In today’s world of modern medicine, prescription medication is used to treat any number of illnesses and conditions. In a 2015 study, the National Institutes of Health (NIH) found that about 42% of Americans admit to drinking and taking prescription medication. While the common belief is that the warnings are merely suggestions, and no real harm can come from mixing commonly used medications with alcohol, the truth couldn’t be more serious.
Even the most health-conscious people can have misconceptions about the medication they’re taking. A common belief is that any medicine taken is out of the system by later that day, or perhaps even the next day. Unfortunately, even common medication can take up to three to five days to be entirely out of the body. Some prescription medication is only meant to work after building up in the system over the course of multiple doses. These take even longer for the body to flush from the system, leaving a person’s system susceptible to reactions when mixed with alcohol. For more information on drug interactions and a detailed list of even more medications, check the FDA’s drug resource page.
Top Six Most Commonly Used Medications
1. Cough Medicines
The dextromethorphan can cause drowsiness, dizziness, and increased risk for overdose.
2. Sleep Medications
The active ingredients (Zolpidem, Eszopiclone, Estazolam, Temazepam, Diphenhydramine, Doxylamine) in most prescription sleep aids such as Ambien, Lunesta, and others can cause drowsiness, sleepiness, dizziness, slowed or difficulty breathing, impaired motor control, unusual behavior, and memory problems.
3. Allergy and Cold & Flu Medications
These all have side effects of their own, and when mixed with alcohol those side effects are magnified. On top of that, most contain acetaminophen and can cause the same issues as drinking while taking Tylenol.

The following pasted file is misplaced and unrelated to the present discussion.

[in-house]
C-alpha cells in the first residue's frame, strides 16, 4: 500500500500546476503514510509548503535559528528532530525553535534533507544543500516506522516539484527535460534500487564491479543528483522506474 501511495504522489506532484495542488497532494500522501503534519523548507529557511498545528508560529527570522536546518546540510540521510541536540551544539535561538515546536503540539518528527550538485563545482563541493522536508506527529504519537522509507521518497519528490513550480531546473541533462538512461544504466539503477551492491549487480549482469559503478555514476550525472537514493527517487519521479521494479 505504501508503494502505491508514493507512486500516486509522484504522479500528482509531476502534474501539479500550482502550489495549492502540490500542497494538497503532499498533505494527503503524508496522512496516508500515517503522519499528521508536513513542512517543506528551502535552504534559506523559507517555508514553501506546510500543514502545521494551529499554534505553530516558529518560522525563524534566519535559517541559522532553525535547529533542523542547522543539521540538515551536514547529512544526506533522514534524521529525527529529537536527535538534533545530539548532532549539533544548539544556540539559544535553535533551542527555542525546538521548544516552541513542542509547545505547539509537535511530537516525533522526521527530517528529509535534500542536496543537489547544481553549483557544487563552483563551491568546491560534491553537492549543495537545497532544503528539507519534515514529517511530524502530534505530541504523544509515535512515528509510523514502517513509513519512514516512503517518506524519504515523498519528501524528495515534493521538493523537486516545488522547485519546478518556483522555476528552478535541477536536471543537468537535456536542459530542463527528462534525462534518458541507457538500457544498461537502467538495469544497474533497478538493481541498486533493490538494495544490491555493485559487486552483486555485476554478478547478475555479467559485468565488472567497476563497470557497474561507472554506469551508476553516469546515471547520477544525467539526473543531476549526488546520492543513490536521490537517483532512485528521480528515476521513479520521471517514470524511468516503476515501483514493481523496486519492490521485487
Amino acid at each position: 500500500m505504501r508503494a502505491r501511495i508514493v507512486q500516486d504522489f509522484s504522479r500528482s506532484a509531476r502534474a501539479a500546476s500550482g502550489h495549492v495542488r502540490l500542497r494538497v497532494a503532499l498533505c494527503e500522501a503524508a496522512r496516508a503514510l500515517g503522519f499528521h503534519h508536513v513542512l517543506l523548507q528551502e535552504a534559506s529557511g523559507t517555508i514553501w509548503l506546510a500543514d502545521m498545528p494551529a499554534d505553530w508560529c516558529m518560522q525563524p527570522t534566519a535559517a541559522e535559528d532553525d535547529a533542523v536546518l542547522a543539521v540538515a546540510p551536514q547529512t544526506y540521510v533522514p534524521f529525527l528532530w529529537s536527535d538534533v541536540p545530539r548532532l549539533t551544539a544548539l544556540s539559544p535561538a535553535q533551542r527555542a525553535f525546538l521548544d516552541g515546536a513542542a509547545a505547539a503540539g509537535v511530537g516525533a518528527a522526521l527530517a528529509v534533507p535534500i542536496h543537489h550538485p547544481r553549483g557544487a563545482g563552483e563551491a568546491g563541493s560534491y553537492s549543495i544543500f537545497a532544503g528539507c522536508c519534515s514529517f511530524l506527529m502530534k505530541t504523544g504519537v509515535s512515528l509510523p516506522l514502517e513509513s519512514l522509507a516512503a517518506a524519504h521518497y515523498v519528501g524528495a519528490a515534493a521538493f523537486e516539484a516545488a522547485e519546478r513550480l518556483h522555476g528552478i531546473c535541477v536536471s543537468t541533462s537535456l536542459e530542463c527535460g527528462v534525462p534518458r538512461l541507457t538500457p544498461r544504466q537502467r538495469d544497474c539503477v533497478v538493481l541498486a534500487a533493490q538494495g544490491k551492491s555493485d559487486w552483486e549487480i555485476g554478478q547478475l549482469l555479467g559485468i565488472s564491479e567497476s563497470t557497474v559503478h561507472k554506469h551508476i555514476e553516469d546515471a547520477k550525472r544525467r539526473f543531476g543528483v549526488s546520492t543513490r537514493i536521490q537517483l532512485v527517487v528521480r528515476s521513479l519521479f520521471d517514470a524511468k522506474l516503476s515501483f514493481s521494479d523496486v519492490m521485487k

4. Pain and Fever Over the Counter
For such easily obtainable medications, these have some heavy reactions when mixed with alcohol. In addition to upset stomach, bleeding and ulcers, and rapid heartbeat, the acetaminophen (the active ingredient in Tylenol) can cause liver damage.
We’re well past the vague sleepiness. When mixed with alcohol, most antibiotic treatments such as Nizoral, Seromycin, and Zithromax can cause fast heartbeat, sudden changes in blood pressure (which is no good for the heart), stomach pain, vomiting, headache, liver damage, and a flushing or redness of the face.
It’s also worth noting that alcohol mutes the body’s systems, so even if the particular antibiotic treatment you’re taking doesn’t have a negative effect when mixed with alcohol, the alcohol itself interferes with the body’s ability to fight off the infection. Either way, you’re best just leaving off the booze until the infection has been cured.
6. Anxiety and Depression Medication
In addition to feeling drowsy and dizzy, some depression medication can bring on feelings of depression and hopelessness when mixed with alcohol.
Parents Be Aware
Drinking while taking medicine is clearly dangerous, both for adults or young people. In a 2013 study, the NSDUH reported approximately 5.4 million people between the ages of 12-20 engaged in binge drinking. Fortunately, there are programs available if you notice any of the following warning signs of your child or someone you know:
- Slurred speech
- Problems with coordination
- Memory and/or concentration problems
- Changing groups of friends
- Academic and/or behavioral problems in school
In the end, be aware of what you’re putting in your body. With reactions like these, it’s never worth the risk. Be safe out there.
Tyler Jacobson is a father, husband, and writer, with past experience in content writing and outreach for parent and troubled teen programs. Tyler has offered advice and humor to readers on parenting struggles, problems in education, all things social media, addiction, and pressing issues with raising a teenager today. Connect with Tyler on: Twitter | Linkedin